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The Power of Air Pressure Mark as Favorite (0 Favorites)

DEMONSTRATION in Pressure. Last updated July 31, 2023.


In this demonstration, students will learn to appreciate the power of air pressure. This lesson is intended to be done after students have had an introduction to the properties of gases, probably in a unit on states of matter.

Students should already know that the particles of a gas are very far apart compared to the particles in liquids and solids. They should also know that the particles in a gas are in constant motion and barely interact with other gas particles other than to collide with them and bounce off.

For students of almost any age, the concept that the air around them which they can barely feel exerts a force is very counterintuitive. This lesson mainly serves to give students a chance to make some very surprising observations and to begin to explore some effects of air pressure.

Grade Level

Elementary or middle school


By the end of this lesson, students should be able to

  • Recognize that the gases in air exert pressure on their surroundings. Chemistry Topics

This lesson supports students’ understanding of

  • Air pressure

Chemistry Topics

This lesson supports students’ understanding of

  • Pressure


Teacher Preparation: 60 minutes

Lesson: 45 minutes


  • Water
  • Cup (enough for each student plus one more)
  • Playing card or laminated index card large enough to cover the top of the cup
  • Straws (enough for each student)
  • 12-16oz Plastic bottle with lid (Beverage bottle with plastic thicker and stronger than a disposable water bottle)Hammer and nail
  • Empty bucket


No specific safety guidelines are necessary.

Teacher Notes

  • Air pressure is not an easy topic for students to fully understand.
  • Do these demonstrations over a bucket to avoid spills, just in case.
  • Pressure is measured in Force per unit Area or P = F/A
  • The force in the case of air pressure is the weight of a column of earth’s atmosphere above the point where it is being measured.
  • At sea level, the weight of a 1 square inch column of air is about 14.7 pounds.
  • This means that the pressure at the earth’s surface (at sea level) exerted by the air (air pressure) is 14.7 pounds per square inch.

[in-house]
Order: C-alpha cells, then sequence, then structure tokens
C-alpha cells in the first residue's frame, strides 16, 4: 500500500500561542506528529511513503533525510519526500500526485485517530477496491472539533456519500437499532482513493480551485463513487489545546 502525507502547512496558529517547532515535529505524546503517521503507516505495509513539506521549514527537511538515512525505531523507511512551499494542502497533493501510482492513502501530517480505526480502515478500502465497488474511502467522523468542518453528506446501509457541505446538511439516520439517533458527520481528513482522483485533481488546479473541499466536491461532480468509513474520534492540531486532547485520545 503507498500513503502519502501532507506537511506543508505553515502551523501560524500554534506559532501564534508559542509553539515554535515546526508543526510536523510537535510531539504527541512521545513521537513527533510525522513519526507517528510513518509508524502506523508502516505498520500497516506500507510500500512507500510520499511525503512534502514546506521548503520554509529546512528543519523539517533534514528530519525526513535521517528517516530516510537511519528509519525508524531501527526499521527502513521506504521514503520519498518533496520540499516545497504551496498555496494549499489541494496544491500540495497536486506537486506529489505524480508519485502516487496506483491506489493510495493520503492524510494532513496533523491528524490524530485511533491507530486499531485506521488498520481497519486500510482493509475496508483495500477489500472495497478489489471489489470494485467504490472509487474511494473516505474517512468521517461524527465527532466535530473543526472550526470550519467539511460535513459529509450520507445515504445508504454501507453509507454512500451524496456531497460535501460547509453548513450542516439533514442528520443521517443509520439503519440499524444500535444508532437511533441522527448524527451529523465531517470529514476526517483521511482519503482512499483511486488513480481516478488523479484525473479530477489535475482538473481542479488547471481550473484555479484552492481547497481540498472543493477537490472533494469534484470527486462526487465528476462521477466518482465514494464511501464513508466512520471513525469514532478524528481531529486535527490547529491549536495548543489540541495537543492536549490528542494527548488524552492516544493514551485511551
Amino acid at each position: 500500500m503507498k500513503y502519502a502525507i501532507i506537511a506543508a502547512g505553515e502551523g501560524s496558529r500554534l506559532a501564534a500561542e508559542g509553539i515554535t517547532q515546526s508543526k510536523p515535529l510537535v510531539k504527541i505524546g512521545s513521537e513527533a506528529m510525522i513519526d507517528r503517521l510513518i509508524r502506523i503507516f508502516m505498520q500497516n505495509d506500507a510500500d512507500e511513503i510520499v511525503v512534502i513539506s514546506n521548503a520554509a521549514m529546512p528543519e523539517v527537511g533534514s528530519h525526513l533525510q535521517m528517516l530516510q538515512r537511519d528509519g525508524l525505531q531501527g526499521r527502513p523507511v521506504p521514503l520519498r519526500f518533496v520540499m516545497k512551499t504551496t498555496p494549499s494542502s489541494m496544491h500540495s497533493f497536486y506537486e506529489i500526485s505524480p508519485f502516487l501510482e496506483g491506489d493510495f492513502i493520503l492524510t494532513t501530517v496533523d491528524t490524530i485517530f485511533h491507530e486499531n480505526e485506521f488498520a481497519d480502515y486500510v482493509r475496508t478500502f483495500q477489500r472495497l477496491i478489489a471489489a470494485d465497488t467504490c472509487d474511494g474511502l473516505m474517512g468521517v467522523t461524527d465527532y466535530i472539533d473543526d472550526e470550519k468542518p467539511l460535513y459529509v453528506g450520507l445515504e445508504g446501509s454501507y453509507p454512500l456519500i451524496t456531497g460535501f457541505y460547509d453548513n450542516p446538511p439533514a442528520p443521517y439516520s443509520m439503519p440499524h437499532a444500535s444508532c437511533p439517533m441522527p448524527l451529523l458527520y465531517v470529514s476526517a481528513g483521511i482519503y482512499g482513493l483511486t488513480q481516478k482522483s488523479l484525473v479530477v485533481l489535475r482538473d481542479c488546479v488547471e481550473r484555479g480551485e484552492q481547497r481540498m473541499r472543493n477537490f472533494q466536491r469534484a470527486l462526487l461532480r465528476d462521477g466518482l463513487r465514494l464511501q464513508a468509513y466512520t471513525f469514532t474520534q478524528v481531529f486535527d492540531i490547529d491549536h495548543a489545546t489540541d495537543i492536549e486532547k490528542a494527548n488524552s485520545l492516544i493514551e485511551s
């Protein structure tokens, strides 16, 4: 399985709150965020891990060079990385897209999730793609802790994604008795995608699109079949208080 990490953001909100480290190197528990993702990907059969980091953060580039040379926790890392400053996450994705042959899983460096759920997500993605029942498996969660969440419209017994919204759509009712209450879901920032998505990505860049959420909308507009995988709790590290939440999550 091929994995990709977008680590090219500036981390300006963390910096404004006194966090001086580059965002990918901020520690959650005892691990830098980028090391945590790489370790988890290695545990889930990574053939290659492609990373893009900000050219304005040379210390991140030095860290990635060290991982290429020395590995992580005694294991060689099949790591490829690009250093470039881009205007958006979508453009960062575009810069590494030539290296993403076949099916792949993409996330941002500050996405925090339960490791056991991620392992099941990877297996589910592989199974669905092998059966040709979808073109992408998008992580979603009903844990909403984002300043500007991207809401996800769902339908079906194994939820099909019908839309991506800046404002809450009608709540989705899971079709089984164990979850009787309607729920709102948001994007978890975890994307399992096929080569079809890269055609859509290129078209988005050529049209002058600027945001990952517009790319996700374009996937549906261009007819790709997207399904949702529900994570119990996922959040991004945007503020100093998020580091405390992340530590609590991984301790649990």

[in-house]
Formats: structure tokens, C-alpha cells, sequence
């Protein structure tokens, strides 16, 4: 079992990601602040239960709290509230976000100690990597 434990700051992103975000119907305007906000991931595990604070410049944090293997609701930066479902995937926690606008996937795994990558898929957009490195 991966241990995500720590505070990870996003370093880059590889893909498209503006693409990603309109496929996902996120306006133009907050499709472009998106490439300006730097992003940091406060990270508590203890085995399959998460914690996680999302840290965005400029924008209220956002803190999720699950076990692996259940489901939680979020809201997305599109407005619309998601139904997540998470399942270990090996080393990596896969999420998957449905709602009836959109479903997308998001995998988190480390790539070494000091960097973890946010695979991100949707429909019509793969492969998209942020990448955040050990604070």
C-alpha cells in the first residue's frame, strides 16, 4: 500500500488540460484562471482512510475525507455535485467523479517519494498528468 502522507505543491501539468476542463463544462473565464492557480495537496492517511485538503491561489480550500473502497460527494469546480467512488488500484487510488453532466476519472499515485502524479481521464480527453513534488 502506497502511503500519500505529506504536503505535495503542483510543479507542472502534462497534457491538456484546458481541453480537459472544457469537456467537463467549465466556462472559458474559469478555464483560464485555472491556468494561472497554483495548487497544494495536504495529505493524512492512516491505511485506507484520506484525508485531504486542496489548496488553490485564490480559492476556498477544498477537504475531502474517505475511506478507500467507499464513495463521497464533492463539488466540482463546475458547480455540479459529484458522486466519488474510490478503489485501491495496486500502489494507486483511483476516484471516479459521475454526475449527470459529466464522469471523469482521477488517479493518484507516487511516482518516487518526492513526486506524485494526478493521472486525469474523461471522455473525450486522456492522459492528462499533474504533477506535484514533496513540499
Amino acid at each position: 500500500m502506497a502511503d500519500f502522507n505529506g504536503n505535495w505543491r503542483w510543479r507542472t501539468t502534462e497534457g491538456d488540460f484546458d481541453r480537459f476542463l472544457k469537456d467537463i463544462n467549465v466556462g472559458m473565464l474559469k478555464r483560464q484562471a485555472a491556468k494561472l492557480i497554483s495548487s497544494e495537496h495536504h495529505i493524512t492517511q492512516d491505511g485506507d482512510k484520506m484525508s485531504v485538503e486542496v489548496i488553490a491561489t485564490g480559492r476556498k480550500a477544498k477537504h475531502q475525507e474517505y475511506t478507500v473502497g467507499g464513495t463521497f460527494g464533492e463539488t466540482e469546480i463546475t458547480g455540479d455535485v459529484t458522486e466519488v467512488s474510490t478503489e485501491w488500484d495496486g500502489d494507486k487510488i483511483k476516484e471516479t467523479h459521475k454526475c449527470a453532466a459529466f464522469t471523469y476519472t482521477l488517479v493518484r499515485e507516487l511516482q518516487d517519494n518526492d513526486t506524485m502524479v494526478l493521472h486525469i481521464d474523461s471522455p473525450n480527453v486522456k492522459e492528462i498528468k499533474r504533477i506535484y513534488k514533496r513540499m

• The very unintuitive aspect of pressure in a fluid (gas or liquid) is that the pressure measured at a point in the fluid is exerted equally in all directions – up, down, sideways, and at every angle. This means that the air exerts a pressure in all directions of about 14.7 pounds per square inch.
  • We don’t normally feel this pressure because it is all around us. It’s like a fish not feeling the water pressure all around them.



Fill a small plastic cup to the top with water. 

Place a playing card or laminated index card on top of the cup. 

Note: Conduct the rest of the demonstration over a bucket in case of spills.

While holding the card in place, turn the cup upside down. 

Now, carefully remove your hand and the card should stay in place even though the cup is upside down. The water should stay in the cup.

Explanation: The air pressure exerted upward on the card is greater than the pressure caused by the weight of the water. Therefore, the air pressure keeps the card in place and the water stays in the cup.

You can further explain that the pressure is exerted in every direction so no matter how you hold the cup, the card should stay pressed against it and the water should not come out. At this point you should hold the cup in different directions so that the card is sideways, on top, and at various other angles to show this is true.


Before the demonstration, carefully use a hammer and nail to poke a hole in the side of the bottle about 2 inches from the bottom. 

While students are watching, put your finger over the hole and fill the bottle to the top. Don’t put the cap on yet.

Note: Conduct the rest of the demonstration over a bucket in case of spills.

Take your finger off the hole and show students that water comes out of the hole. 

While the water is coming out, screw the cap on the bottle. 

The water should stop coming out of the hole. Ask students what is keeping the water from coming out of the hole.

Explanation: When the bottle is closed, the air pressure cannot push on the water inside the bottle. Instead, air pressure is exerted on the outside of the bottle (and the hole). This pressure is greater than the pressure caused by the weight of the water in the bottle. Therefore, the air pressure prevents the water from leaving the closed bottle.

When the bottle is opened, even a small amount, the air pressure pushes on the water. The combined pressure from the weight of the water plus the outside air pressure pushes the water out of the hole.